Author Archives: Sharmini

About Sharmini

I am a dancer in my feet, my eyes, my mind, my fingers and my very soul... My wish is to share my love for Bharathanatyam with the world. I want to share the feeling of joy dance gives me, the feeling of being connected to something that is so much bigger than me. I feel humbled to be allowed the gift of dance. My dance experience is not mine... it is a blessing from God that I will cherish forever. My dance school and my blog are my ways of sharing this blessing and of giving thanks for this beautiful gift. I am eager to speak to other dancers and share knowledge and experiences. I have much to learn and would love to network with other people who are also passionate about dance.
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An archive of bharathanatyam videos

Follow the link for a truly amazing selection of bharathanatyam videos… Enjoy!

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Some random thoughts on what music means to me while dancing

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The chime of bells, I feel in my smile,

The dham of the mridangam is my heartbeat,

The staccato of the natuvangam, my calling into bliss,

 

The flute breathes stillness into my mind,

The violin flows into me, bringing lasya to my limbs,

The ragam creates emotion resonating through to my fingertips,

 

All sounds work as one… gathering my wandering self and focusing my energies onto one all-encompassing point…

 

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A very informative post…

Bharathanatyam and the worldwide web

Mallika writes…

Identification of varnam

Varnam is a song in the Carnatic music repertoire. A varnam is a relatively long piece and can range from 30 minutes to up to nearly an hour or 40-50 min. It is usually set to Aadi or Ata tala. It is the center piece in a recital of dance. The lyrics are simple and consist mostly of long syllables and swara phrases of various lengths which bring out the essential features of the raga.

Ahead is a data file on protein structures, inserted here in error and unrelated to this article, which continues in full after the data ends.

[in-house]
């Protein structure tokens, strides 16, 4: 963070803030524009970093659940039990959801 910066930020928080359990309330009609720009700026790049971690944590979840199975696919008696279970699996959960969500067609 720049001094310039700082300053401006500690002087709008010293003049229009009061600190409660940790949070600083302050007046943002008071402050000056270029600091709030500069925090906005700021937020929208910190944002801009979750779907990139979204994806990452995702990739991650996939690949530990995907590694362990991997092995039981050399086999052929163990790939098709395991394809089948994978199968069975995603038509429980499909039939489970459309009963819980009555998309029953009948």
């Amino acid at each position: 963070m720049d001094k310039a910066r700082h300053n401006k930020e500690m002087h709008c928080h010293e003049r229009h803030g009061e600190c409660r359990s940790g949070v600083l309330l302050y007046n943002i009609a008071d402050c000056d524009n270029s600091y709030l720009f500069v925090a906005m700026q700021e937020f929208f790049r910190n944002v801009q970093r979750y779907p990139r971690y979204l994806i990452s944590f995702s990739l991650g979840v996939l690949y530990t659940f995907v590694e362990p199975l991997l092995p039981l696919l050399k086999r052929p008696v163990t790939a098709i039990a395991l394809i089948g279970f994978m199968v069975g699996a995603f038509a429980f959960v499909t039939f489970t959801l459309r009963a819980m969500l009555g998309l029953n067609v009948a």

It has two types: Taana varnam and Pada varnam.
Varnams are considered vocal exercises in a particular raga. The patterns in a varnam are considered to be characteristic patterns of a particular raga or scale. Varnams are considered the most complex of the vocal exercises in Carnatic Music. They are designed to help develop voice culture and proper control of rhythm. Indeed, varnams are often practiced in double and triple…

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Saraswathi Sloka

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Saraswati Namastubhyam
Varde Kaamarupini
Vidyarambham Karishyami
Siddhir Bhavatu Me Sadaa

Meaning:

My humble prostrations unto Thee, O Goddess Saraswati,

You are the fulfiller of all my wishes,

I start my studies, with the request that I achieve perfection in them.

image from http://trixinc.deviantart.com/art/Godness-Saraswathy-23598140


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The Bharatanatyam recital is structured like a Great Temple:

we enter through the gopuram (outer hall) of alarippu, cross the ardhamandapam (half-way hall) of jatiswaram, then the mandapam (great hall) of sabdam and enter the holy precinct of the deity in the varnam. This is the space which gives the dancer expansive scope to revel in the music, rhythm and moods of the dance. The varnam is the continuum which gives ever expanding room to the dancer to delight in her self-fulfillment, by providing the fullest scope to her own creativity as well as to the tradition of the art.

Padams now follow. In dancing to padams, one experiences the containment, cool and quiet of entering the sanctum from its external precinct. The expanse and brilliance of the outer corridors disappear in the dark inner sanctum; and the rhythmic virtuosities of the varnam yield to the soul-stirring music and abhinaya of the padam. Dancing to the padam is akin to the juncture when the cascading lights of worship are withdrawn and the drum beats die down to the simple and solemn chanting of sacred verses in the closeness of god.

Then, the tillana breaks into movement like the final burning of camphor accompanied by a measure of din and bustle. In conclusion, the devotee takes to his heart the god he has so far glorified outside; and the dancer completes the traditional order by dancing to a simple devotional verse” 

A Margam beautifully described by the legendary T. Balasaraswati